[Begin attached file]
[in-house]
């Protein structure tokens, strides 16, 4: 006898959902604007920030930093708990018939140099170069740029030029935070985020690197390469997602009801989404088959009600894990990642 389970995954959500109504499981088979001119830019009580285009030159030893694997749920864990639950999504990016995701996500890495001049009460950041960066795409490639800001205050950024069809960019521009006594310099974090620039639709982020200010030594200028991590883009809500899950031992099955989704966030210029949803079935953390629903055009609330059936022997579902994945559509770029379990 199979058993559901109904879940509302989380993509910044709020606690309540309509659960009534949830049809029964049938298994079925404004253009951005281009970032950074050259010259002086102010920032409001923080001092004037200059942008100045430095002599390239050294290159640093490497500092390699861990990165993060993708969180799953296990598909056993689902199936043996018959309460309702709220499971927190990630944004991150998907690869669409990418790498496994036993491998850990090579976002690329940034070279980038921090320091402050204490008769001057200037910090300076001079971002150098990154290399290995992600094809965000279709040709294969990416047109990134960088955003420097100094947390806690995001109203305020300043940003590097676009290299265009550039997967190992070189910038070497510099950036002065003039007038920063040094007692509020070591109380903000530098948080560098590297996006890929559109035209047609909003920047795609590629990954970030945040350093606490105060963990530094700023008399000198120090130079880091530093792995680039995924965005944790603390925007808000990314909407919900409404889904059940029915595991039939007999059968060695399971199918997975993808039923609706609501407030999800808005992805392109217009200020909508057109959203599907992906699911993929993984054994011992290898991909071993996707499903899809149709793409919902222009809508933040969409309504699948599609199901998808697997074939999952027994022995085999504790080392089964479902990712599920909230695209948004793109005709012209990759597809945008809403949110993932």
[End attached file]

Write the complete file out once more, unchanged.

[in-house]
């Protein structure tokens, strides 16, 4: 006898959902604007920030930093708990018939140099170069740029030029935070985020690197390469997602009801989404088959009600894990990642 389970995954959500109504499981088979001119830019009580285009030159030893694997749920864990639950999504990016995701996500890495001049009460950041960066795409490639800001205050950024069809960019521009006594310099974090620039639709982020200010030594200028991590883009809500899950031992099955989704966030210029949803079935953390629903055009609330059936022997579902994945559509770029379990 199979058993559901109904879940509302989380993509910044709020606690309540309509659960009534949830049809029964049938298994079925404004253009951005281009970032950074050259010259002086102010920032409001923080001092004037200059942008100045430095002599390239050294290159640093490497500092390699861990990165993060993708969180799953296990598909056993689902199936043996018959309460309702709220499971927190990630944004991150998907690869669409990418790498496994036993491998850990090579976002690329940034070279980038921090320091402050204490008769001057200037910090300076001079971002150098990154290399290995992600094809965000279709040709294969990416047109990134960088955003420097100094947390806690995001109203305020300043940003590097676009290299265009550039997967190992070189910038070497510099950036002065003039007038920063040094007692509020070591109380903000530098948080560098590297996006890929559109035209047609909003920047795609590629990954970030945040350093606490105060963990530094700023008399000198120090130079880091530093792995680039995924965005944790603390925007808000990314909407919900409404889904059940029915595991039939007999059968060695399971199918997975993808039923609706609501407030999800808005992805392109217009200020909508057109959203599907992906699911993929993984054994011992290898991909071993996707499903899809149709793409919902222009809508933040969409309504699948599609199901998808697997074939999952027994022995085999504790080392089964479902990712599920909230695209948004793109005709012209990759597809945008809403949110993932």